pdbaa_files.tar.gzfile, and then run blast.
Because this file will now be our
executablein the submit file, we'll also end up transferring the
transfer_input_files. In the
blast-datadirectory, create a new file, called
blast_wrapper.sh, with the following contents:
#!/bin/bash tar -xzvf pdbaa_files.tar.gz ./blastx -db pdbaa -query mouse.fa -out mouse.fa.result rm pdbaa.*
Also remember to make the script executable:
chmod +x blast_wrapper.sh
The last line removes the resulting database files that came from
pdbaa_files.tar.gz, as these files would otherwise be copied back to the submit server as perceived output since they're "new" files that HTCondor didn't transfer over as input.
List the executable and input files¶
Make sure to update the submit file with the following:
- Add the new
executable(the wrapper script you created above)
transfer_input_files, list the
pdbaa_files.tar.gzfile, and the input query file.
Commas, commas everywhere!
transfer_input_files accepts a comma separated list of files, and that you need to list the full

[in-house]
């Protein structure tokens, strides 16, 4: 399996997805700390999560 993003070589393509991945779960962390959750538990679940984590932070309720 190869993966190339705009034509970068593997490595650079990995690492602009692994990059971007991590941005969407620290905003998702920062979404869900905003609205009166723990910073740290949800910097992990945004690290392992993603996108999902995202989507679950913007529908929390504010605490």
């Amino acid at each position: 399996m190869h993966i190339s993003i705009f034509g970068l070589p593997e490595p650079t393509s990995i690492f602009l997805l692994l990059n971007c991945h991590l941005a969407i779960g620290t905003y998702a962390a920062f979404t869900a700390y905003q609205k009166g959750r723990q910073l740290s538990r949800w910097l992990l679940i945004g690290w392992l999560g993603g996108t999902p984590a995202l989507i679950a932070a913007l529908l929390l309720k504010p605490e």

location of the
blastx executable (
There will be no arguments, since the arguments to the
blastx command are now captured in the wrapper script.
Predict memory and disk requests from your data¶
Also, think about how much memory and disk to request for this job. It's good to start with values that are a little higher than you think a test job will need, but think about:
- How much memory
blastxwould use if it loaded all of the database files and the query input file into memory.
- How much disk space will be necessary on the execute server for the executable, all input files, and all output files (hint: the log file only exists on the submit node).
- Whether you'd like to request some extra memory or disk space, just in case
Look at the
log file for your
blastx job from Software exercise (1.1), and compare the memory and disk "Usage" to what you predicted
from the files.
Make sure to update the submit file with more accurate memory and disk requests. You may still want to request slightly
more than the job actually used.
Run the test job¶
Once you have finished editing the submit file, go ahead and submit the job.
It should take a few minutes to complete, and then you can check to make sure that no unwanted files (especially the
pdbaa database files) were copied back at the end of the job.
du -sh on the directory with this job's input.
How does it compare to the directory from Software exercise (1.1), and why?